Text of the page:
Lis / Pavel, Stussy, Andreini & More

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Greetings, Shredderz! So far 2020 hasn’t been anyone’s idea of a great time, but hopefully everyone has at least found some silver linings in what has been a pretty dark cloud. I hope you and yours are all safe, and that folks have been hitting up some uncrowded lineups to stay sane. Personally I’ve had a bit more time to devote to writing blog posts, and hopefully some of you are enjoying the increased output. In standard Social Media Roundup fashion, here are some vintage surfboard posts I’ve enjoyed from the past month or so:

Marc Andreini needs no introduction. I love Marc’s boards, and in our limited interactions, he has always been kind and generous with his considerable knowledge of surf history. Marc recently shaped me a board out of a vintage Clark Foam blank, which you can read about here. Pictured above is a White Owl single fin Andreini shaped in the Seventies. Roger Nance, who owns Surf N’ Wear Beach House in Santa Barbara, has a few killer vintage Andreini boards, including this one he posted earlier in the year.

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A story of a grom growing up in a surfboard factory. One of the most underrated shapers/ designers and one of the reasons that I shape today, Mike Croteau. Having grown up in a surfboard factory I was kind of blind to what was going on around me, then came Mike. A Big man, making massive boards, coming from far off America and had a shark as his logo!!! He used to grab me and fling me up into the air like a rag doll, do push ups with me sitting on his back and made me laugh.. I would often watch him shape these amazing boards scaled bigger than I'd seen before!! The planer in his hand looked like a small toy rather than this big noisy dangerous thing.. he was the first one that made shaping look like fun, big noisy, dusty fun!! All memories I carry till this day.. I'm lucky enough to own one of his boards that inspired me so much and made me see that not all boards are the same. This board is a 7'9"- 22'1/4"- 3'1/4". Boxy as hell rails, quarter inch deep channels!!! And the gargler!!! Two holes in the deck going all the way through the board coming out under the fibreglass cowl that was ment to suck air through as the board moved across the water and send it to the channels to airate the channels and create turbulence Is how he described it to me. The skill from all involved in making this board (including my dad) Is insane!! I'm so thankful to have been around to see and hear all this stuff, spending so much time in the factory to absorb so much without really knowing it.. shaping boards is fun, riding boards is fun! Forget all the bullshit and make what you want to make, the way you want it make it, for the reasons that you want to make it. Thanks for reading.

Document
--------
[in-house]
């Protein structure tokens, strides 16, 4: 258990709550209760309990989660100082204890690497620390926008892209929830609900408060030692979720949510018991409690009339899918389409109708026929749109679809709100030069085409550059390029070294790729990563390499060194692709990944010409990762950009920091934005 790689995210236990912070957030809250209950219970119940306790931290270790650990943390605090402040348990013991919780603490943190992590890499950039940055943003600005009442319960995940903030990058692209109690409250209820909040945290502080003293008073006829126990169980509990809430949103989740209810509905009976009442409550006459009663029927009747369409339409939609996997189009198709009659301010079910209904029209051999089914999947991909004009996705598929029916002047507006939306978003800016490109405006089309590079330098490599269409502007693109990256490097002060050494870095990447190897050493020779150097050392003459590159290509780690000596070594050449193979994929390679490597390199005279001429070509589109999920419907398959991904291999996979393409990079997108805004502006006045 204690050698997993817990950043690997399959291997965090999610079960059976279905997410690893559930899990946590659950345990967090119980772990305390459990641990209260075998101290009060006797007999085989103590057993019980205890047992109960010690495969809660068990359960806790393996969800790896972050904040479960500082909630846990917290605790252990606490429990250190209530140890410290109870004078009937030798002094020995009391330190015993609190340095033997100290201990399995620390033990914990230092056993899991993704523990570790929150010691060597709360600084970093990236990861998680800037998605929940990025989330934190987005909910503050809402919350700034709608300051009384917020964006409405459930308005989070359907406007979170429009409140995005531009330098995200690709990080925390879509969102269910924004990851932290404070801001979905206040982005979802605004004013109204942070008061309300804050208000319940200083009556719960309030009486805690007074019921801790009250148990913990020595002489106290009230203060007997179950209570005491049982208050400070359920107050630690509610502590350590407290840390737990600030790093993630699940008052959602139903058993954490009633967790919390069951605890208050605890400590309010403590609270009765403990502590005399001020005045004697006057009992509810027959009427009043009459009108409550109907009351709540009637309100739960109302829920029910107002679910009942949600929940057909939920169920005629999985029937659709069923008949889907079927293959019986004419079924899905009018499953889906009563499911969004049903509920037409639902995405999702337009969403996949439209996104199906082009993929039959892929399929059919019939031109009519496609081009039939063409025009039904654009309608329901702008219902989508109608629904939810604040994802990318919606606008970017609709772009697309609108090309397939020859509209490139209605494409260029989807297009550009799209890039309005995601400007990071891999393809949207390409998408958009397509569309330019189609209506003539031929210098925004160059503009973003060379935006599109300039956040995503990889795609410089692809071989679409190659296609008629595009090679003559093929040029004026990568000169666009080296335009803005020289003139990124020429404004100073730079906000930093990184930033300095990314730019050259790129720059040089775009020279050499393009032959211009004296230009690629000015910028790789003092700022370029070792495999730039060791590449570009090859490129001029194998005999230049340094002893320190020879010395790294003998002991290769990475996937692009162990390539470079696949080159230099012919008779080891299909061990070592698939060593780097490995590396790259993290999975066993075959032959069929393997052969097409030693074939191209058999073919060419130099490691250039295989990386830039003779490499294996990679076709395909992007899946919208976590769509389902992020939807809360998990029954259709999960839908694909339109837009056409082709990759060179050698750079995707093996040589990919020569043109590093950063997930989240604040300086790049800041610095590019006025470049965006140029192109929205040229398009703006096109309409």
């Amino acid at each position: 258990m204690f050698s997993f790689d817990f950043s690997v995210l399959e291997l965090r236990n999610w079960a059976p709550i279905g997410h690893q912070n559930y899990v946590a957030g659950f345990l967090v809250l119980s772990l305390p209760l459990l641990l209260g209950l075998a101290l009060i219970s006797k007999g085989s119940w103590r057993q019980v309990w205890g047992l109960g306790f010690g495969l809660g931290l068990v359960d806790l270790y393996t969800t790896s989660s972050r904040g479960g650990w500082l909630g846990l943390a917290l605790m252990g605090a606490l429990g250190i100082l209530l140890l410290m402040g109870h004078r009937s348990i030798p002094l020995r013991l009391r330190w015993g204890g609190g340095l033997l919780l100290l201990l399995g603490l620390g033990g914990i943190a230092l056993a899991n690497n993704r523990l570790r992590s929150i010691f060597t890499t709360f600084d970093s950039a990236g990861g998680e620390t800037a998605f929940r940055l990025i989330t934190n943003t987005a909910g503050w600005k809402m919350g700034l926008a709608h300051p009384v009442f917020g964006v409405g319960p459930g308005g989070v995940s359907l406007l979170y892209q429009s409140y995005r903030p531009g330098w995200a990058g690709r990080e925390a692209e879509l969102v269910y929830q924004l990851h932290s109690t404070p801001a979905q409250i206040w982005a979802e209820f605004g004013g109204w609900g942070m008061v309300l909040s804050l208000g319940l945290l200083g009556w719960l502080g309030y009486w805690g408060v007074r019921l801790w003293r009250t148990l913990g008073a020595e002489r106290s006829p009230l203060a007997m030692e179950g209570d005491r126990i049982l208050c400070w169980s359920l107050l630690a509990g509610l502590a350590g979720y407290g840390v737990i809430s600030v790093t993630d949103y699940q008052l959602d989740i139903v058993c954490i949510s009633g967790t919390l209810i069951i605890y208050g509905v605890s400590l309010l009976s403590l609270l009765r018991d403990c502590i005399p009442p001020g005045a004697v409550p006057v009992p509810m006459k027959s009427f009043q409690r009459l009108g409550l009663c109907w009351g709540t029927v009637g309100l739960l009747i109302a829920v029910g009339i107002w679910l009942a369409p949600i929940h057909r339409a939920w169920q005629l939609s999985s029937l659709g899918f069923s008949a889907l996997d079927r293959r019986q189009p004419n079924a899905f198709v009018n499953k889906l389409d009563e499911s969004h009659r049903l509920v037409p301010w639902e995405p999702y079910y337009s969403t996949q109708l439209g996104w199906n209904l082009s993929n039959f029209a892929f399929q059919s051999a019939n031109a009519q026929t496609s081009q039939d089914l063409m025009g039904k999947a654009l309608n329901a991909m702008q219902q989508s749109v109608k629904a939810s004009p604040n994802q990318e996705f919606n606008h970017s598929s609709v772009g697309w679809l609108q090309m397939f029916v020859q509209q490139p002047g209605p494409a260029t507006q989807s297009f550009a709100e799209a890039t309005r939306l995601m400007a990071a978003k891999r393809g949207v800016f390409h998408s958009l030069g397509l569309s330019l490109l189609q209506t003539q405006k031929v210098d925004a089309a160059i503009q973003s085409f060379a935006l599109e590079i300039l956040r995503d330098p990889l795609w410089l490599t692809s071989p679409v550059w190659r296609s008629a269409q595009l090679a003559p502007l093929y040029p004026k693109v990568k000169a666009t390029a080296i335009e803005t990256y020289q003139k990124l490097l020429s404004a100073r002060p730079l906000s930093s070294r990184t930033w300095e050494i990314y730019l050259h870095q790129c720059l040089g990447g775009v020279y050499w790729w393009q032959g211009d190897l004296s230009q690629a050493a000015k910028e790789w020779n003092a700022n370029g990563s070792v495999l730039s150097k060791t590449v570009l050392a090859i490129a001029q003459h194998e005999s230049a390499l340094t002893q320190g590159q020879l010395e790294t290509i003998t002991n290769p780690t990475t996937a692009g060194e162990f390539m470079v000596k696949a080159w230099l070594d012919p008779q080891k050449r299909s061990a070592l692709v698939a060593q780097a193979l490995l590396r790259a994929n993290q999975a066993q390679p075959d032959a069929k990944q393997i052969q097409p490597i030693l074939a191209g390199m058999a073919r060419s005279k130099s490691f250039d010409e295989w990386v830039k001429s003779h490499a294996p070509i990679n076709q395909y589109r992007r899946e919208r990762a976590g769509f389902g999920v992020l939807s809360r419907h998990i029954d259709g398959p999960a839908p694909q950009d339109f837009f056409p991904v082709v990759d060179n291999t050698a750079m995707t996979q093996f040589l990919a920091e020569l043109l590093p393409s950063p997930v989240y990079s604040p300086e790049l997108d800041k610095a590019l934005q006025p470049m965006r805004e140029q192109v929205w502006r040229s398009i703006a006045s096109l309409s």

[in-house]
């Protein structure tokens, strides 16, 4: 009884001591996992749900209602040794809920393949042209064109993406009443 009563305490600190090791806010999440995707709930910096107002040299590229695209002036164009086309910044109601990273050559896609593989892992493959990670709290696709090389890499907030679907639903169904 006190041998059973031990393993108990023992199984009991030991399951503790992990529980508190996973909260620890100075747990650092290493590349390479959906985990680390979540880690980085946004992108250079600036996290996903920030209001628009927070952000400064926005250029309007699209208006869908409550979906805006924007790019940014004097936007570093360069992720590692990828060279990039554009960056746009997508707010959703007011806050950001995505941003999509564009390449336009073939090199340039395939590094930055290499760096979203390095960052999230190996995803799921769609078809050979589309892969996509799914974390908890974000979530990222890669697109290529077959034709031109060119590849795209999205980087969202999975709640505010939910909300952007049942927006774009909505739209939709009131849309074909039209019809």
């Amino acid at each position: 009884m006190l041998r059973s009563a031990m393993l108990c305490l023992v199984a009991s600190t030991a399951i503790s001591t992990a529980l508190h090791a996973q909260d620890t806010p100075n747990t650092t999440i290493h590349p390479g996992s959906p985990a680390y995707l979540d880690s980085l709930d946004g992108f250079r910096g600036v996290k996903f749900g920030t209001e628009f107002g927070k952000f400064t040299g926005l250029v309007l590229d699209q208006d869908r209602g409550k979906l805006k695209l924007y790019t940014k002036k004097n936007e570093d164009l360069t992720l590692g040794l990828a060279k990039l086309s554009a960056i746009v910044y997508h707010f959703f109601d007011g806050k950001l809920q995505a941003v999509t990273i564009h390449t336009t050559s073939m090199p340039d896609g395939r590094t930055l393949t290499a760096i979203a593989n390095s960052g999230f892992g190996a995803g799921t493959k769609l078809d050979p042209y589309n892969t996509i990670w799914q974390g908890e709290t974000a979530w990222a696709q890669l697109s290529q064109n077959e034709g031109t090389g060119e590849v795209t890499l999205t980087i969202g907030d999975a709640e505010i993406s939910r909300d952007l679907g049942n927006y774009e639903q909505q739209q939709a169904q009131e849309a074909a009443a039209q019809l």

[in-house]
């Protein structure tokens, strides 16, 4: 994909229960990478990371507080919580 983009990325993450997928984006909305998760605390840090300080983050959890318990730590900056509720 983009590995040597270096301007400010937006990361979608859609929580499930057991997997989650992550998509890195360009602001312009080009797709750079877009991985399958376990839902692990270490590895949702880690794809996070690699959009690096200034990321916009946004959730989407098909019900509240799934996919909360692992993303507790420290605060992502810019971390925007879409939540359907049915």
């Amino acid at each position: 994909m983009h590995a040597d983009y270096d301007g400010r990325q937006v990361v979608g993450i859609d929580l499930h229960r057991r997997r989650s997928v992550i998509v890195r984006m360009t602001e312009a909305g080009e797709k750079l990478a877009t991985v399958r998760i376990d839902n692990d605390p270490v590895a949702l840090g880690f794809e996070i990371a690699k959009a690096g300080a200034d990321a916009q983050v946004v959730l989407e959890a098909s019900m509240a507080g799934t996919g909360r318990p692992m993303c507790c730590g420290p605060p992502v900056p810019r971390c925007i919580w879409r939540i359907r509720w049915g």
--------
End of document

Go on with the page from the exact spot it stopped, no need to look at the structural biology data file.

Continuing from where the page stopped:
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Here is a next level board from cult shaper Mike Croteau that belongs to Aussie board builder Corey Graham. First, make sure you read the entire caption. To me it’s always cool to learn about shapers and their influences, and I particularly enjoy Graham’s story about how Croteau made shaping seem like fun. The board itself is jam packed with insane details. Check out the ultra deep channels (1/4″ thick, according to Graham); the unique fins; and of course, the jet board system designed to funnel air and water along the bottom of the board. Croteau might not be a household name but I am fascinated with his career. I recently wrote up a sweet Seventies Croteau single fin located in Spain, of all places, and here is another channel bottom thruster he shaped.

How’s this for San Diego surf history? From left to right: Joel Tudor, Donald Takayama and Skip Frye.

Shawn Stussy has been posting some great stories from the early days of his surfboard shaping career. It’s also cool to see a photo of Craig Fineman, who is probably best known for his early skateboarding photography, but also collaborated with the Campbell Brothers before his passing. I’ve long maintained that for all the (understandable) excitement about Stussy’s Eighties shapes, I like his Seventies boards just as much.

This one was too pretty to pass up! Here’s a Steve Lis / Rich Pavel twinzer. I’ve never quite been able to get the official story on these Lis / Pavel collaboration boards, but I’ll have to do some research at some point. In the meantime I couldn’t resist writing up a stick with such a killer airbrush. The old school Moonlight Glassing logo is a nice touch, too.

Photo at the top of the page by Michael Kew

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